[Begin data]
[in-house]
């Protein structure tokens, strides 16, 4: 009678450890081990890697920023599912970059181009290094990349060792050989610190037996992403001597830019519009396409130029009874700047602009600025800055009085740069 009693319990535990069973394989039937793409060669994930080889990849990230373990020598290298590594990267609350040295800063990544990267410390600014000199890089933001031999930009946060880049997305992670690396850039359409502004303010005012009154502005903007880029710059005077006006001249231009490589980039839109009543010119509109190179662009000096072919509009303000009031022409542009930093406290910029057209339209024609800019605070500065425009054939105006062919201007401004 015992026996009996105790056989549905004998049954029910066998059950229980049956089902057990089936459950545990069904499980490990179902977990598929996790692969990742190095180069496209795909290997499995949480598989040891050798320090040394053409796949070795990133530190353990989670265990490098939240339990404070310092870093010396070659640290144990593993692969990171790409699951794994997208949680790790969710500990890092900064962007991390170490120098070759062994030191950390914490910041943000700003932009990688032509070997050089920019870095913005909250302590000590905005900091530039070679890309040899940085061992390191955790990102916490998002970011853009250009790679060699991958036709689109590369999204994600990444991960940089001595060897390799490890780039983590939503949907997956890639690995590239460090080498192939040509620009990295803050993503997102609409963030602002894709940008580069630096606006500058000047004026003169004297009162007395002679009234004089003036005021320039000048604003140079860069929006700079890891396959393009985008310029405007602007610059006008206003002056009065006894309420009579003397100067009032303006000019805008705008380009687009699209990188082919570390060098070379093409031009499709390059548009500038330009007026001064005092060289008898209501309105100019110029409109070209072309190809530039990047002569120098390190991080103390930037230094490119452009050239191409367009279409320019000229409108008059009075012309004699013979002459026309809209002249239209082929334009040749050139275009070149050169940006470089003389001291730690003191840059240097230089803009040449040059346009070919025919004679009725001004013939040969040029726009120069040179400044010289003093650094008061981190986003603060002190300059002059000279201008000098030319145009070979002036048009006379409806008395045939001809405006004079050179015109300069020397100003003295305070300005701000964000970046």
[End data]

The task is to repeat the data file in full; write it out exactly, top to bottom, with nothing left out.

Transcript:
[in-house]
């Protein structure tokens, strides 16, 4: 009678450890081990890697920023599912970059181009290094990349060792050989610190037996992403001597830019519009396409130029009874700047602009600025800055009085740069 009693319990535990069973394989039937793409060669994930080889990849990230373990020598290298590594990267609350040295800063990544990267410390600014000199890089933001031999930009946060880049997305992670690396850039359409502004303010005012009154502005903007880029710059005077006006001249231009490589980039839109009543010119509109190179662009000096072919509009303000009031022409542009930093406290910029057209339209024609800019605070500065425009054939105006062919201007401004 015992026996009996105790056989549905004998049954029910066998059950229980049956089902057990089936459950545990069904499980490990179902977990598929996790692969990742190095180069496209795909290997499995949480598989040891050798320090040394053409796949070795990133530190353990989670265990490098939240339990404070310092870093010396070659640290144990593993692969990171790409699951794994997208949680790790969710500990890092900064962007991390170490120098070759062994030191950390914490910041943000700003932009990688032509070997050089920019870095913005909250302590000590905005900091530039070679890309040899940085061992390191955790990102916490998002970011853009250009790679060699991958036709689109590369999204994600990444991960940089001595060897390799490890780039983590939503949907997956890639690995590239460090080498192939040509620009990295803050993503997102609409963030602002894709940008580069630096606006500058000047004026003169004297009162007395002679009234004089003036005021320039000048604003140079860069929006700079890891396959393009985008310029405007602007610059006008206003002056009065006894309420009579003397100067009032303006000019805008705008380009687009699209990188082919570390060098070379093409031009499709390059548009500038330009007026001064005092060289008898209501309105100019110029409109070209072309190809530039990047002569120098390190991080103390930037230094490119452009050239191409367009279409320019000229409108008059009075012309004699013979002459026309809209002249239209082929334009040749050139275009070149050169940006470089003389001291730690003191840059240097230089803009040449040059346009070919025919004679009725001004013939040969040029726009120069040179400044010289003093650094008061981190986003603060002190300059002059000279201008000098030319145009070979002036048009006379409806008395045939001809405006004079050179015109300069020397100003003295305070300005701000964000970046």